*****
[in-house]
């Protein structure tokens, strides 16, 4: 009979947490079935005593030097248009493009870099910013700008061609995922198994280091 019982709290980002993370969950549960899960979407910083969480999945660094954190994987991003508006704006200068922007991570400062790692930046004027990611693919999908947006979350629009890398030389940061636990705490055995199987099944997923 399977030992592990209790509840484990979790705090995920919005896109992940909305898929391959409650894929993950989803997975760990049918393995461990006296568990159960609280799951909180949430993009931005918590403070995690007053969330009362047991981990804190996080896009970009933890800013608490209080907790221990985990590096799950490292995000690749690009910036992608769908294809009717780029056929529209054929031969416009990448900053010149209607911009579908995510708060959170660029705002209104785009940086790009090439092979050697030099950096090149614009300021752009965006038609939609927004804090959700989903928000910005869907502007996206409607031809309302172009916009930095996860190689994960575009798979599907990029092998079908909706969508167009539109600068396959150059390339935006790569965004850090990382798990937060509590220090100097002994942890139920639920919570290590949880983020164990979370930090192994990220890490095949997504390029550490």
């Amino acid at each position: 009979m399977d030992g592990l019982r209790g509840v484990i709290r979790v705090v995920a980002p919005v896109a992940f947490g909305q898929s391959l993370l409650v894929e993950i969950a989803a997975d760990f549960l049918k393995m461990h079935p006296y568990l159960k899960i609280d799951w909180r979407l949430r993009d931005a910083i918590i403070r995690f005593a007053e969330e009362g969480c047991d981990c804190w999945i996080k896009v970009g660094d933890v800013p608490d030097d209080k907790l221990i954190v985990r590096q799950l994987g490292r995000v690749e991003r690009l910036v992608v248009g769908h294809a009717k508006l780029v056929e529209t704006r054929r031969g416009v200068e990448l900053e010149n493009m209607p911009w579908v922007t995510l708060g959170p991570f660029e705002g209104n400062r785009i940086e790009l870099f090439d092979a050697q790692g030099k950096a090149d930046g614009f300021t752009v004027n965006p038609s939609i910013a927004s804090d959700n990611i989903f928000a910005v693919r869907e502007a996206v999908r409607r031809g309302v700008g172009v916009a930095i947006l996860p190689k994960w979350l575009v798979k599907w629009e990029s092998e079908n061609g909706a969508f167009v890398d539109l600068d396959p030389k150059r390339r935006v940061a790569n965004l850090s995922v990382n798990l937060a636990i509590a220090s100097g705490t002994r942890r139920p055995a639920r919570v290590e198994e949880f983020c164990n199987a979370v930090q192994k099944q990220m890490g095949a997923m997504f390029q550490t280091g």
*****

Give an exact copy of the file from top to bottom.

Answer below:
[in-house]
């Protein structure tokens, strides 16, 4: 009979947490079935005593030097248009493009870099910013700008061609995922198994280091 019982709290980002993370969950549960899960979407910083969480999945660094954190994987991003508006704006200068922007991570400062790692930046004027990611693919999908947006979350629009890398030389940061636990705490055995199987099944997923 399977030992592990209790509840484990979790705090995920919005896109992940909305898929391959409650894929993950989803997975760990049918393995461990006296568990159960609280799951909180949430993009931005918590403070995690007053969330009362047991981990804190996080896009970009933890800013608490209080907790221990985990590096799950490292995000690749690009910036992608769908294809009717780029056929529209054929031969416009990448900053010149209607911009579908995510708060959170660029705002209104785009940086790009090439092979050697030099950096090149614009300021752009965006038609939609927004804090959700989903928000910005869907502007996206409607031809309302172009916009930095996860190689994960575009798979599907990029092998079908909706969508167009539109600068396959150059390339935006790569965004850090990382798990937060509590220090100097002994942890139920639920919570290590949880983020164990979370930090192994990220890490095949997504390029550490």
């Amino acid at each position: 009979m399977d030992g592990l019982r209790g509840v484990i709290r979790v705090v995920a980002p919005v896109a992940f947490g909305q898929s391959l993370l409650v894929e993950i969950a989803a997975d760990f549960l049918k393995m461990h079935p006296y568990l159960k899960i609280d799951w909180r979407l949430r993009d931005a910083i918590i403070r995690f005593a007053e969330e009362g969480c047991d981990c804190w999945i996080k896009v970009g660094d933890v800013p608490d030097d209080k907790l221990i954190v985990r590096q799950l994987g490292r995000v690749e991003r690009l910036v992608v248009g769908h294809a009717k508006l780029v056929e529209t704006r054929r031969g416009v200068e990448l900053e010149n493009m209607p911009w579908v922007t995510l708060g959170p991570f660029e705002g209104n400062r785009i940086e790009l870099f090439d092979a050697q790692g030099k950096a090149d930046g614009f300021t752009v004027n965006p038609s939609i910013a927004s804090d959700n990611i989903f928000a910005v693919r869907e502007a996206v999908r409607r031809g309302v700008g172009v916009a930095i947006l996860p190689k994960w979350l575009v798979k599907w629009e990029s092998e079908n061609g909706a969508f167009v890398d539109l600068d396959p030389k150059r390339r935006v940061a790569n965004l850090s995922v990382n798990l937060a636990i509590a220090s100097g705490t002994r942890r139920p055995a639920r919570v290590e198994e949880f983020c164990n199987a979370v930090q192994k099944q990220m890490g095949a997923m997504f390029q550490t280091g």